- After rinsing with water, buff with a dry soft cloth.
If you have any leftover tomato sauce from yesterday night’s dinner, this could be the solution for you. Comparable to vinegar, the acidity of the tomatoes reacts with the discoloration in your stainless steel cookware.
- To use this technique, fill a saucepan or pan halfway with tomato sauce or crushed tomatoes and immerse the afflicted regions fully.
- Let the sauce slowly boil for about ten minutes, adding more water as needed.
- Rinse as usual after removing the sauce.
- You may also leave the tomato sauce in the pan overnight without having to boil it.
This method of dishwashing surface cleaning is very efficient if you keep forgetting about the milk on the stove. Consequently, if there are any scorched spots on the pan, feel free to browse through your medical cabinet for activated carbon.
- It must be ground into a powder and applied to charred foods.
- Fill the pan halfway with water and let aside for ten to fifteen minutes.
- After that, rinse the dishes well.
These points can help you save money by extending the life of your stainless steel cookware and avoid the need to acquire replacements.
The key to avoiding those pesky wet stains is to dry as quickly as possible, i.e. right away. If the spots emerge because you did not get to it quickly enough, just dampen the surface of the pot or pan, rub it with a damp sponge dusted with baking soda, and clean as customary.
Before adding the oil, make sure your pan is hot. After the oil has heated up, add the food. Adding oil to a hot pan leads the steel to become "static," creating a temporary nonstick surface, as per Food Network. Always keep an eye on the oil to see if it is hot enough to start cooking: Once it is glistening, it is time to add your contents.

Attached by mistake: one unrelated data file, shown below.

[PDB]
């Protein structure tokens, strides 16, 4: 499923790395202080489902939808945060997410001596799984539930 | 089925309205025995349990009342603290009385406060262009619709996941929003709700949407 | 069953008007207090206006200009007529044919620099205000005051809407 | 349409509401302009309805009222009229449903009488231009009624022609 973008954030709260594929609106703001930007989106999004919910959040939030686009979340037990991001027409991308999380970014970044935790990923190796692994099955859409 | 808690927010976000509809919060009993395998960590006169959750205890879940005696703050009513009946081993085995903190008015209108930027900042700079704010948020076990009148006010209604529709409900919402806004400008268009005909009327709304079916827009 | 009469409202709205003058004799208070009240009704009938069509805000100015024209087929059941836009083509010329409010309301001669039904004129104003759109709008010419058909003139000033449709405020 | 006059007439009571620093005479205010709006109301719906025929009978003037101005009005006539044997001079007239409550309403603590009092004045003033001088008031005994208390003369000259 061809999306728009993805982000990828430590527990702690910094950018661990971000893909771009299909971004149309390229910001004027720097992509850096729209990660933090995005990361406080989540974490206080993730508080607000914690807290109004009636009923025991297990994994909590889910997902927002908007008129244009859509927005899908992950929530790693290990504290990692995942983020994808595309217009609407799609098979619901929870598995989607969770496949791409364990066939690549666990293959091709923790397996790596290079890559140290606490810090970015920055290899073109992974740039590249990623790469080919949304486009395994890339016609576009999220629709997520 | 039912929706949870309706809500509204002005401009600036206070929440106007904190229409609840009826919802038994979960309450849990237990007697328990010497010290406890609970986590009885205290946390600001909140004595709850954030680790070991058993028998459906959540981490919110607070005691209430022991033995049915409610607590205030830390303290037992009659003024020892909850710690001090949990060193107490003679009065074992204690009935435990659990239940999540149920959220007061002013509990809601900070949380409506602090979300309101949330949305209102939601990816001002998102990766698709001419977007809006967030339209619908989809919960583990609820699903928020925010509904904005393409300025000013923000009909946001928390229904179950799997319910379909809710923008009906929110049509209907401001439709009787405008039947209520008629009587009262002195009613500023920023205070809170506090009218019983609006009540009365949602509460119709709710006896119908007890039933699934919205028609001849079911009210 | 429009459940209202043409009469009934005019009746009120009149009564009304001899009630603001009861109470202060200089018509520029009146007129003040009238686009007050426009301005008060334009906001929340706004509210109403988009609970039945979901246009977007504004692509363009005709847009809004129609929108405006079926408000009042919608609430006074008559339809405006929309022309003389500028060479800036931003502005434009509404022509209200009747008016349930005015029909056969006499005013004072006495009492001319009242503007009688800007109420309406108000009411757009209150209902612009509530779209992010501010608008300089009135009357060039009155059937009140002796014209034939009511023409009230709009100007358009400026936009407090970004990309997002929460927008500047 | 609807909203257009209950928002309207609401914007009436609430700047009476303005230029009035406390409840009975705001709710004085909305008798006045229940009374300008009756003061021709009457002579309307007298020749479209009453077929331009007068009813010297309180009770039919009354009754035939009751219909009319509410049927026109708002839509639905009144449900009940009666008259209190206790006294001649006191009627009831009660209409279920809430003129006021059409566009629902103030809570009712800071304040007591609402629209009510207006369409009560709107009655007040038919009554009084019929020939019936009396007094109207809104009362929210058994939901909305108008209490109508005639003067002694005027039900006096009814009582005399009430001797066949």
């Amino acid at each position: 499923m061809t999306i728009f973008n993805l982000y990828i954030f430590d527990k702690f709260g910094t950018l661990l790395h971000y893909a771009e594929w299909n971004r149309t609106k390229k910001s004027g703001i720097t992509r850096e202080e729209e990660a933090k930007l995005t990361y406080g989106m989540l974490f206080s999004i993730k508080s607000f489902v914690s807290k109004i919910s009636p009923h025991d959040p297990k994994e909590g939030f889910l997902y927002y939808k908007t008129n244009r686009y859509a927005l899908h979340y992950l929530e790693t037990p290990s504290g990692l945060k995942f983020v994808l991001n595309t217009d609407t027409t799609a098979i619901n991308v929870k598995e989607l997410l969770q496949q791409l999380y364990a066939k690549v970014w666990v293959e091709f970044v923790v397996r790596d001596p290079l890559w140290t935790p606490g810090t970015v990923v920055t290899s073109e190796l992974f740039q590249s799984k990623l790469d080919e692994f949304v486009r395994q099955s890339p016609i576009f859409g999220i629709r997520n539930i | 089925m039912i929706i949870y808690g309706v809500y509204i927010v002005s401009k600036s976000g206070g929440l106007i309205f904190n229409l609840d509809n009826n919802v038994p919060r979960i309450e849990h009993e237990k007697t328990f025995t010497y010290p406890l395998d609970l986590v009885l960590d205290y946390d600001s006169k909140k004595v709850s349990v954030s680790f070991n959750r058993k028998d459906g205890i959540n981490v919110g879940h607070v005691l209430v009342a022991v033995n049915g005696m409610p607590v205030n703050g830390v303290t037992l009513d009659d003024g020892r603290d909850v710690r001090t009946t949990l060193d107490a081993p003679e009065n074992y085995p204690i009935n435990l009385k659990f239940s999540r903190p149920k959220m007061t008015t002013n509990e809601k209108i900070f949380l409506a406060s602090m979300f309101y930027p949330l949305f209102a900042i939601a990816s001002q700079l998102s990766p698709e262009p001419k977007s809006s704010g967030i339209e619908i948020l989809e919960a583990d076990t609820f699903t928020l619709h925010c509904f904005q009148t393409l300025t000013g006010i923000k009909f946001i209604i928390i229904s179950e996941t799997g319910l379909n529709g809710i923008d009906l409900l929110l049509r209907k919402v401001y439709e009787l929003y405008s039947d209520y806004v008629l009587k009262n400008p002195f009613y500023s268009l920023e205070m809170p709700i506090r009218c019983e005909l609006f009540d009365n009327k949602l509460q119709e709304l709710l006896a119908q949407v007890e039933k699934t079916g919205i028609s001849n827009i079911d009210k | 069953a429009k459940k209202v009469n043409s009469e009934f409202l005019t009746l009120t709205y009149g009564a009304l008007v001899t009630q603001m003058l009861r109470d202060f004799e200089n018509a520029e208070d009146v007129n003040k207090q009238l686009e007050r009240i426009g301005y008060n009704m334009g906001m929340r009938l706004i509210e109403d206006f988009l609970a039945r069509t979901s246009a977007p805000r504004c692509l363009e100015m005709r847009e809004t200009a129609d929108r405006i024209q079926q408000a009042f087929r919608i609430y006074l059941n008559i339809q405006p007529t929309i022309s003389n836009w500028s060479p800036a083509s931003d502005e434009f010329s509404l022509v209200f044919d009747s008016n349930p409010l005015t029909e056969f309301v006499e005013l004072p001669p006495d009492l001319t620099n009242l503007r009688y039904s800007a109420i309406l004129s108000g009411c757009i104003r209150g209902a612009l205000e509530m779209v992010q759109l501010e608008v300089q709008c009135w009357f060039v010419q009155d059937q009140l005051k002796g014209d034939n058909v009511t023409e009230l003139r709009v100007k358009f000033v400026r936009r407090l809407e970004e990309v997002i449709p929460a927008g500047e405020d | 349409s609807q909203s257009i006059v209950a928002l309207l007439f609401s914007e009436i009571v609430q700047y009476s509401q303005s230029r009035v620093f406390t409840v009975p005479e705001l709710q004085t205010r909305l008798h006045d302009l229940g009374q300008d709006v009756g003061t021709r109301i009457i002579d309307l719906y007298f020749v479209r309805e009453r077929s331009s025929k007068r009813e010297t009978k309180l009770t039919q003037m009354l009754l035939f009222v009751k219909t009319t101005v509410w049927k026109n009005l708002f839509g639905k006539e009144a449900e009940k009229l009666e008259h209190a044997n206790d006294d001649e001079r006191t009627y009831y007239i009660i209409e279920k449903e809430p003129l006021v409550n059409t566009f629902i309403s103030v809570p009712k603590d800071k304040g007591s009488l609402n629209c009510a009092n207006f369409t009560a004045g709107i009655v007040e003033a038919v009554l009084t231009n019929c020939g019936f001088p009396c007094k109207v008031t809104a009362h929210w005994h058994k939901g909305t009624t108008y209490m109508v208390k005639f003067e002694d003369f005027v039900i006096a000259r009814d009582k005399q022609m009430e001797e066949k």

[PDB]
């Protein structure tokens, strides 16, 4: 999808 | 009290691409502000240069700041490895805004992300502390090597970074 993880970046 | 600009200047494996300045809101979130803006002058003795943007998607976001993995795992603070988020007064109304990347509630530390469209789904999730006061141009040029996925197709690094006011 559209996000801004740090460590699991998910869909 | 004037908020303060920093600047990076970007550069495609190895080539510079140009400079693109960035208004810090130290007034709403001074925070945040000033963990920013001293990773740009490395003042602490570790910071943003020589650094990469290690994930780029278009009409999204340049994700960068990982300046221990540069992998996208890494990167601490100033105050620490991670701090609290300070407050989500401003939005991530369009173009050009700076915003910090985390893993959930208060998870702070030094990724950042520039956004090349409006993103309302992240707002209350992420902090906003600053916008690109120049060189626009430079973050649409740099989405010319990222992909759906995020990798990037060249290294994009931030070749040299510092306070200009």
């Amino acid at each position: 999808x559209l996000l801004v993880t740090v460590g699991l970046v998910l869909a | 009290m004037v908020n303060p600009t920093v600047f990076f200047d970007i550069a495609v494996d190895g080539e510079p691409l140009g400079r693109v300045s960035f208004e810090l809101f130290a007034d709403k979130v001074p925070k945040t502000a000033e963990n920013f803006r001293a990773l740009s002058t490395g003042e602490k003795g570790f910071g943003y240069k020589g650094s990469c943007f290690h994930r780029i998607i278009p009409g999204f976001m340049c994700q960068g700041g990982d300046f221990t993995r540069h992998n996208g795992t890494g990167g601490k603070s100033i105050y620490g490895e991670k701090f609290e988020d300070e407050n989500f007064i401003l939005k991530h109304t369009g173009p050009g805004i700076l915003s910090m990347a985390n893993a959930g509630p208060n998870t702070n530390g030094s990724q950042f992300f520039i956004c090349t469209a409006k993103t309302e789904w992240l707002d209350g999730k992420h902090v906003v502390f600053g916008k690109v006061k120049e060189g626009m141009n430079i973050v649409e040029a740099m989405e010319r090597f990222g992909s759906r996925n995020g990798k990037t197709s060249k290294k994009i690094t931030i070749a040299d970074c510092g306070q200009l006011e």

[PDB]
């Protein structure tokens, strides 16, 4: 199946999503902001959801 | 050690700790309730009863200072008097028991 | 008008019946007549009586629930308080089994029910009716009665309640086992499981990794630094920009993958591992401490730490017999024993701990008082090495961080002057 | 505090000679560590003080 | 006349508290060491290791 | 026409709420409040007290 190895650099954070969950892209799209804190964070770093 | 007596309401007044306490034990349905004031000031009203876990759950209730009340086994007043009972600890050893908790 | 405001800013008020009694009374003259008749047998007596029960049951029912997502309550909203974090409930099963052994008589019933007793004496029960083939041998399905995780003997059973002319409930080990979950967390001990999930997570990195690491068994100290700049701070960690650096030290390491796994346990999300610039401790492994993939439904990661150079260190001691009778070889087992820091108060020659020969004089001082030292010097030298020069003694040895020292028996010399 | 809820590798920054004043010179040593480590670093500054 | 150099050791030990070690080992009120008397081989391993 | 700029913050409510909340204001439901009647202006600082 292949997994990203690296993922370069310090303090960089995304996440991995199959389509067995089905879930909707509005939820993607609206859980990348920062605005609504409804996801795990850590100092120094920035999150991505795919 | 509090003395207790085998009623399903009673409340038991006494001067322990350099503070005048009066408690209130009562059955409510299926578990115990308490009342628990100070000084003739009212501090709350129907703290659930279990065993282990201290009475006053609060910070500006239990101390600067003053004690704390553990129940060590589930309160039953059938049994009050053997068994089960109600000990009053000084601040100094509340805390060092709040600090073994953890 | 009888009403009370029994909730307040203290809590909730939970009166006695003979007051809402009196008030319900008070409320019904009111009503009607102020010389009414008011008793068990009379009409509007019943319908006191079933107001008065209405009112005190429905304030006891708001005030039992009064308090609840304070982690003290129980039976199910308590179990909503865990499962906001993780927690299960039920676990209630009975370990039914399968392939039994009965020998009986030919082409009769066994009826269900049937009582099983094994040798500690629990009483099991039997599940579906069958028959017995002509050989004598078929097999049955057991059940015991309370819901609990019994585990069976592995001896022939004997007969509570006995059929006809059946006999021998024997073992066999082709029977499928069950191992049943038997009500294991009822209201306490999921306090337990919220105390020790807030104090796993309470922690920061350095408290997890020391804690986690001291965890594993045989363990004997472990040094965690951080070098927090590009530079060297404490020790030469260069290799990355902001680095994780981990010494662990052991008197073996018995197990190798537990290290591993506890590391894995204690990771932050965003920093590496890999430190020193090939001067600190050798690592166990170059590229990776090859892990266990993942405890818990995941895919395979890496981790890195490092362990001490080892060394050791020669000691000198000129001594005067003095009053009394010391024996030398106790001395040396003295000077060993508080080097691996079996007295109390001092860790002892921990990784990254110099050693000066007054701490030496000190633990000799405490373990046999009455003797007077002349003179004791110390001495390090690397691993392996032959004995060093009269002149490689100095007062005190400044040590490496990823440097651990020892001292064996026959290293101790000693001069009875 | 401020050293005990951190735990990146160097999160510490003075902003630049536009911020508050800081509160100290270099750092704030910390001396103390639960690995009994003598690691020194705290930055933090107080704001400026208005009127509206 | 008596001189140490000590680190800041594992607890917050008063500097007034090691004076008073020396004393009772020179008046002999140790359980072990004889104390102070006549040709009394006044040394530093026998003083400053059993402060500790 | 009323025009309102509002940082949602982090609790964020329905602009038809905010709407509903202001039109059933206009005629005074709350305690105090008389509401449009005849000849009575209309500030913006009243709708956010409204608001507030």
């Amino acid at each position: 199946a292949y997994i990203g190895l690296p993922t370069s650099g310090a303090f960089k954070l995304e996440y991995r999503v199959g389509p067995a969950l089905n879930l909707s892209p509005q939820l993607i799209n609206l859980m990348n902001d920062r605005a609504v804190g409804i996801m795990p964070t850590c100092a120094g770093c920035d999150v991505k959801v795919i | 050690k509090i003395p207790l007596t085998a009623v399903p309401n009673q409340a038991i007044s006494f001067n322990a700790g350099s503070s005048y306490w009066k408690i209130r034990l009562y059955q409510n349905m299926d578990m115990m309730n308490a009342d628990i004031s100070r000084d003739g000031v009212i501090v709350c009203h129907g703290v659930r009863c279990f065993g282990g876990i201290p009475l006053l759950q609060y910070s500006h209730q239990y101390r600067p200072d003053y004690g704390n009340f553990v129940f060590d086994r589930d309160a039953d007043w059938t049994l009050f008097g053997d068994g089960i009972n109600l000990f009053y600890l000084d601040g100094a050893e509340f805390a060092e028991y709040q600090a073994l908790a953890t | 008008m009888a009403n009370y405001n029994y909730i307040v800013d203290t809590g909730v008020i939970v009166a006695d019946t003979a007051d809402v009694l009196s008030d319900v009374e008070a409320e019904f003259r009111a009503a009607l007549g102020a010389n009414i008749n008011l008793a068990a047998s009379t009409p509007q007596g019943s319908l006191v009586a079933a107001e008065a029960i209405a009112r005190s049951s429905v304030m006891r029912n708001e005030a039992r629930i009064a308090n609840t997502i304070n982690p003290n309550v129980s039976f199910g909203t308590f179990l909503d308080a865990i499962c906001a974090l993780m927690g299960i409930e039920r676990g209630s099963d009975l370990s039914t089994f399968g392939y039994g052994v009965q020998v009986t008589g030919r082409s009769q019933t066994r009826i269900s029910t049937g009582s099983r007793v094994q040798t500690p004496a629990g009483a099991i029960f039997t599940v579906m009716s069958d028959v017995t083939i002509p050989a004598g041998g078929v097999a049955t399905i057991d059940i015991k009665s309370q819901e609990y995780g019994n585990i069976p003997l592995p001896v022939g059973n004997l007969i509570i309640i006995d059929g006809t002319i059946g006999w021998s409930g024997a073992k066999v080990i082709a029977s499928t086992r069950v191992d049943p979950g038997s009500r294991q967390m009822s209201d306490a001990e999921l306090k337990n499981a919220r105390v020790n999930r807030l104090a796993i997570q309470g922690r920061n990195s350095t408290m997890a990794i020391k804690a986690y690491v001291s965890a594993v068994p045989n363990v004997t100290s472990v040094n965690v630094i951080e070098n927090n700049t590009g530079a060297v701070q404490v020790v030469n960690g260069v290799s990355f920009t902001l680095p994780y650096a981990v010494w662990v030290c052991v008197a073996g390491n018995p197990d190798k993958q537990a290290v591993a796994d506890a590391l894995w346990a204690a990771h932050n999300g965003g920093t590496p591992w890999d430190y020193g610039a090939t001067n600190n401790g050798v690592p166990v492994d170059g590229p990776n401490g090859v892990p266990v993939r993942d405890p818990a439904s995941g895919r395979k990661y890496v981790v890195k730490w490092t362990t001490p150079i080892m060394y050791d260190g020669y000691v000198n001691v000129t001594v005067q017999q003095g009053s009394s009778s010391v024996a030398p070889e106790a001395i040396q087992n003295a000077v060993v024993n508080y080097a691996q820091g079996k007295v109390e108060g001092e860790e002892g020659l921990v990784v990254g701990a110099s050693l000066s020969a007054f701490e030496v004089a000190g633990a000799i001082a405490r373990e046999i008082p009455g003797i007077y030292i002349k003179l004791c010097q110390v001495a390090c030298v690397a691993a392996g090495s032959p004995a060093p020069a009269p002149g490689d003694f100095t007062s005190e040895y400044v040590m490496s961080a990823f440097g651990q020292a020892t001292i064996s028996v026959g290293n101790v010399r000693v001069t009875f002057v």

Cold food has a higher chance of sticking to the pan. Before adding meats and chilled items to the pan, bring them to room temperature.
Cleaning a hot pan with cold water might result in warping and disfigurement.
Steel wool and other abrasive cleansers and scrubbers may damage stainless steel. Scrubbers with coarse bristles and strong cleaning solutions, such as bleach or domestic cleansers, can scratch and damage stainless steel. While baking soda and other abrasive scrubbers (such as fine steel wool) might help clean a tarnished pan, be aware that doing so may invalidate your warranty.
To avoid an accumulation, clean your stainless steel pots and cookware after every use. Yes, even if they don’t get extremely dirty!
Only use salt water once the water has reached a boil. When water is salted prior to boiling, the corrosion process can develop, leaving small but irreversible blotches in the bottom of the pot, as if from a nail. Hence, salt your pasta water once it is boiling, but only then.
In conclusion, there are several solutions available nowadays that can clean dishes even from the most stubborn filth. In the domestic chemistry shop, you will find both well-known and lesser-known brands. I have shown you How to Clean Discolored Stainless Steel Pots in The Kitchen.
Stainless steel pots and pans have excellent conductivity and heat distribution. As a result, they are likely to be among your most-used kitchen equipment. These easy techniques and tactics will help you turn your old pots and pans into like-new cookware when it comes to keeping them clean. Found this article helpful? Let me know your thoughts and queries in the comments section below!